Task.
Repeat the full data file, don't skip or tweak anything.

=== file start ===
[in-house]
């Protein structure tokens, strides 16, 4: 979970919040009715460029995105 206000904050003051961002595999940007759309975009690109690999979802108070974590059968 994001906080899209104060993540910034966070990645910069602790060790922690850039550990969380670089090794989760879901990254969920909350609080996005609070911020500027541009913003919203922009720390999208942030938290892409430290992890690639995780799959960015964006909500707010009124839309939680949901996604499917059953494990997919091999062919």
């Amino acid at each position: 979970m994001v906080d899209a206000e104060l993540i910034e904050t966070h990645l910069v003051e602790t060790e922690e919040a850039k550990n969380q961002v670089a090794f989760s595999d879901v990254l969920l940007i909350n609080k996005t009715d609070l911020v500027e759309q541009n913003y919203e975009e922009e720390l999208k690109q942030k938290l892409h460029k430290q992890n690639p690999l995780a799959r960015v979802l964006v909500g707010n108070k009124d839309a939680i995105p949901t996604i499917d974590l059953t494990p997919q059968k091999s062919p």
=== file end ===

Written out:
[in-house]
């Protein structure tokens, strides 16, 4: 979970919040009715460029995105 206000904050003051961002595999940007759309975009690109690999979802108070974590059968 994001906080899209104060993540910034966070990645910069602790060790922690850039550990969380670089090794989760879901990254969920909350609080996005609070911020500027541009913003919203922009720390999208942030938290892409430290992890690639995780799959960015964006909500707010009124839309939680949901996604499917059953494990997919091999062919």
């Amino acid at each position: 979970m994001v906080d899209a206000e104060l993540i910034e904050t966070h990645l910069v003051e602790t060790e922690e919040a850039k550990n969380q961002v670089a090794f989760s595999d879901v990254l969920l940007i909350n609080k996005t009715d609070l911020v500027e759309q541009n913003y919203e975009e922009e720390l999208k690109q942030k938290l892409h460029k430290q992890n690639p690999l995780a799959r960015v979802l964006v909500g707010n108070k009124d839309a939680i995105p949901t996604i499917d974590l059953t494990p997919q059968k091999s062919p």